My youngest daughter was only two years old when within a few months only her dad had to leave us and her adored and much loved big (5 year old, half-) sister left us to live with her dad (which wasn’t my youngest daughter’s dad). It came as a big shock and could not be digested by my little girl. It got stuck in her system as a trauma. At one point she started shouting and screaming at night while she was sleeping and would not be touched or calmed down. Those ‘attacks’ lasted for a good half hour or longer. I had – at the time – no idea why and felt completly helpless with the situation.

A little later, at a women-and-children’s clinic, I learnt to just be there until the attacks finished. I was advised to stay calm and keep still, which would eventually affect my child. During the stay in that clinic I learnt a lot about myself, my situation and received a huge amount of loving care from the therapists and nurses. Therapy showed me that I was a child in need, too, and that I had to learn to give myself those things I was missing. I had to understand that I would never get what I needed from my parents, as childhood was over, and my parents wouldn’t change just because I wanted them to.

After a few months of many sleepless nights with screaming attacks, my daughter slept through the nights again. I understand that she had to get the anger and frustration, as well as the feeling of being powerless, out of her system.

The trauma, though, was still there, and she developed many different kinds of symptoms during childhood that had to be dealt with. My oldest daughter was influenced against me and everybody in my family, so there was no contact for many years. My girls were separated.

One day, when my youngest was about 9 years old, she told me how angry she felt that her sister didn’t want to have contact with us and expressed her disagreement very emotionally – she was furious. I decided to use my family constellation skills on the kitchen table using jam jars, cups and glasses. I placed our situation using those cups and glasses and made them representatives of our family system by giving them names and positions and let my daughter take over to change and move them where she wanted them to be. My clever little girl knew exactly how the different people in our system felt in the different positions.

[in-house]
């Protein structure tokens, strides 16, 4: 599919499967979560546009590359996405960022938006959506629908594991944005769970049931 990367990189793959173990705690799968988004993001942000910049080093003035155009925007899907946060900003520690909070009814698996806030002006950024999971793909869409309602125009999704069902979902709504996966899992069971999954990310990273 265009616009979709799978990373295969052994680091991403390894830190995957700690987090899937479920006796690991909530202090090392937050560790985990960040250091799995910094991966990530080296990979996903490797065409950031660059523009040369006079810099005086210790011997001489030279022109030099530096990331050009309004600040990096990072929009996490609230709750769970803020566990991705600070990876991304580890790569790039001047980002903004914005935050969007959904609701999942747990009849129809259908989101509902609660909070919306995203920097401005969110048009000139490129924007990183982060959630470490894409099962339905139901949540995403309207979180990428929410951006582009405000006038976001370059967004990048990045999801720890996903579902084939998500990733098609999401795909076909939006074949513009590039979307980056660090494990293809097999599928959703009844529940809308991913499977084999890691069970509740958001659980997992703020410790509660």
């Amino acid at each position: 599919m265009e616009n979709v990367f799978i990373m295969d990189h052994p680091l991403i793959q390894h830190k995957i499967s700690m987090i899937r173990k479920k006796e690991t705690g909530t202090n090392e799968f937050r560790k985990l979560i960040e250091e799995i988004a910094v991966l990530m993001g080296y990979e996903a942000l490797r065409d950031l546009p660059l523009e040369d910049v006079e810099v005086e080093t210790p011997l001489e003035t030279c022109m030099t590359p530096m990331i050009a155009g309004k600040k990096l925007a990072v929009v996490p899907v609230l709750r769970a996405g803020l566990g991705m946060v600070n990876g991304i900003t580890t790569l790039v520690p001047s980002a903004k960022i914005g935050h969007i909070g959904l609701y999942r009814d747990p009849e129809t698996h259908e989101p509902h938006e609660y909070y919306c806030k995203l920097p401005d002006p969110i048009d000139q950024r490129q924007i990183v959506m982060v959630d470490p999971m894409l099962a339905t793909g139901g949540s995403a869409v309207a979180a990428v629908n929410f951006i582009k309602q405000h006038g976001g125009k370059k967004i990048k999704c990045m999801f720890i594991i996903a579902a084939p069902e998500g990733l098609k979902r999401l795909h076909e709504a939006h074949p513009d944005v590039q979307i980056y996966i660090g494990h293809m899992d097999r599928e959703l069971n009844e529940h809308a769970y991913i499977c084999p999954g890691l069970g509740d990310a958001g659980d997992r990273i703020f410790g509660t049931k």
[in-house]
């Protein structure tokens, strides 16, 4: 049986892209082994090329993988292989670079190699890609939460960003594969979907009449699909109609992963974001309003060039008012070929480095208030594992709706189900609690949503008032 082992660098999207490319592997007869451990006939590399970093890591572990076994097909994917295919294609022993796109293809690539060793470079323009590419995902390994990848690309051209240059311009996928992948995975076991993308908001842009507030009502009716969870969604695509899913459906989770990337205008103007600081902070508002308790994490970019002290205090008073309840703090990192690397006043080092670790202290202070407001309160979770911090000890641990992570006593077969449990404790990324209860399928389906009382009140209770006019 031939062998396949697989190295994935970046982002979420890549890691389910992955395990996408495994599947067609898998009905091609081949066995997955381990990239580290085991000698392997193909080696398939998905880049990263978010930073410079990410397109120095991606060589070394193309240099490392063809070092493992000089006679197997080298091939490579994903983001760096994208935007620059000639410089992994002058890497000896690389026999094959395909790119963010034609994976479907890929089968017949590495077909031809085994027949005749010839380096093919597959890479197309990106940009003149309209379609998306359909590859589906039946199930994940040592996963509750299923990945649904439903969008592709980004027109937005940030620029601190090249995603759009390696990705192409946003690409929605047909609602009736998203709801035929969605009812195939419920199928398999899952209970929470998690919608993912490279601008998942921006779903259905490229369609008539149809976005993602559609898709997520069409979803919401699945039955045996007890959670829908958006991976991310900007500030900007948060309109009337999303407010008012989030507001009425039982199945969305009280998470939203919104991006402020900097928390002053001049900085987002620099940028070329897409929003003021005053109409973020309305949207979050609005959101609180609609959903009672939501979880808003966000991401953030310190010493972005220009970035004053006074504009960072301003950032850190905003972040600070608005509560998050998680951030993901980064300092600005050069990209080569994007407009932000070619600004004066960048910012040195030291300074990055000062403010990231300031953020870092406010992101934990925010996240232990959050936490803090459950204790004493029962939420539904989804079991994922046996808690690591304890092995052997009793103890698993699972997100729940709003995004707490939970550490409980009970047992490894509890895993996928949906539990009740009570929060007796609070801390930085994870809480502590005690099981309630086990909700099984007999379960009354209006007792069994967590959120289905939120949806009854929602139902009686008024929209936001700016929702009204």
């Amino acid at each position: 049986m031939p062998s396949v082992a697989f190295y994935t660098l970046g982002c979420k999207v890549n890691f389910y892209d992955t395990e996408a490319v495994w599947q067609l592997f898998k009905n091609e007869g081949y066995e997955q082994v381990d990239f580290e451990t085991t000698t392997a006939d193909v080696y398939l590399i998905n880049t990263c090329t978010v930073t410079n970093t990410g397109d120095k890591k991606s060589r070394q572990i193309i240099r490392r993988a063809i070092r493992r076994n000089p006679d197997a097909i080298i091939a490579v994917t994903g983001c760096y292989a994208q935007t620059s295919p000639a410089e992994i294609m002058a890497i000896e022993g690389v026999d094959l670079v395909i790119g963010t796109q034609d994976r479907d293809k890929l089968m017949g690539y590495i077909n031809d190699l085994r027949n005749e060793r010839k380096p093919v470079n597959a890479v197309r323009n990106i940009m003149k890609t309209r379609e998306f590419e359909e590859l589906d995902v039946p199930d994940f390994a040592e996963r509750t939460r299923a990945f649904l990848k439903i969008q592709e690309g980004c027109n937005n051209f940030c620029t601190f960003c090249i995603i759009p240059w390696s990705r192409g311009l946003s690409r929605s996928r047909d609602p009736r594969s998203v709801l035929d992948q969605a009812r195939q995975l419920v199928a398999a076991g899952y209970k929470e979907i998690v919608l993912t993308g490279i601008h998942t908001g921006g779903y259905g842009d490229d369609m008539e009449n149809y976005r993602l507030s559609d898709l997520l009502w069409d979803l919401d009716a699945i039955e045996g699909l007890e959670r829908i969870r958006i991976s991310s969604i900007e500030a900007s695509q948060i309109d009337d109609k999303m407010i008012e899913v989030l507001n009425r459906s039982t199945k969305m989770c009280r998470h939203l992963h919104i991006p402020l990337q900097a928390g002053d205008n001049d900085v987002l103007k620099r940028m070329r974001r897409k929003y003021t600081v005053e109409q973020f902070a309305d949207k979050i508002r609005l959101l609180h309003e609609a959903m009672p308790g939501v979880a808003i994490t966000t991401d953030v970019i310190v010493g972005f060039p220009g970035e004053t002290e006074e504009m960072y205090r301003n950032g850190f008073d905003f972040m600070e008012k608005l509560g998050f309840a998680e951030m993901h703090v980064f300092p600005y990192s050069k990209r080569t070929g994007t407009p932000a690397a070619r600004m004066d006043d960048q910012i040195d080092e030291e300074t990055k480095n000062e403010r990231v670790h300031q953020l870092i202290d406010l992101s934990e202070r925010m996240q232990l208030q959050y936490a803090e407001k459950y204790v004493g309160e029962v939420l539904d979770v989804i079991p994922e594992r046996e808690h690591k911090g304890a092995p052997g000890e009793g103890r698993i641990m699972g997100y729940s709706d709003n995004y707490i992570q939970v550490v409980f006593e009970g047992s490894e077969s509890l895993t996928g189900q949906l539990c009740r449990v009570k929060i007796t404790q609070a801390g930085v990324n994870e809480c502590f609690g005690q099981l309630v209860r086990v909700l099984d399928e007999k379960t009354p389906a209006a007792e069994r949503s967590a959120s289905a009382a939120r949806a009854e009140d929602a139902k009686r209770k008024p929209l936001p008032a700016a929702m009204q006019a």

During this ‘constellation’ it became clear to my daughter that her sister was meant to be with her dad and that she just wasn’t able to contact us, although she really wanted to. She understood that everything was as it had to be. I was astonished how clearly she saw what was really going on and how the dynamics worked. This new insight gave her some peace and understanding, and from that day on she never questioned the situation again, she accepted it and kept hoping that things would change for the better (which they did eventually). She kept a loving contact in her heart and sent postcards and little messages now and then to let her sister know that she still loved her and would always be there for her. The same did I. And we often sat together, looked at older photos of my oldest and sent her good thoughts and wishes from our hearts. It was always very emotional but good for both our minds and souls.

Two years later we were ‘re-united’ after seven years, although my oldest daughter decided to stay at her dad’s in Germany. But we were back in contact, and we were re-bonding and have been doing so since.

I am convinced that family constellation work is a wonderful and powerful tool to help children (from a certain age) and adults to understand and accept their situation, find peace and even solutions.

I could not avoid my children getting hurt, as at the time I didn’t know better. But I was able to address my issues and heal myself in order to become a better parent. I see it as my duty to be the person in my children’s life they can rely on one hundred percent. I see it as my duty to be an example, because I know they look to me first.

As a constellator and grown-up I know how much my children want me to be happy and content, and that they would give their lives to take my pain from me. Therefore I am constantly making sure that I am happy and content.

Both my daughters carry the burden of their own heart breaks, which I am responsible for. But I have forgiven myself for causing pain and confusion, because I know I didn’t know what I was doing and I was in pain and I was confused myself.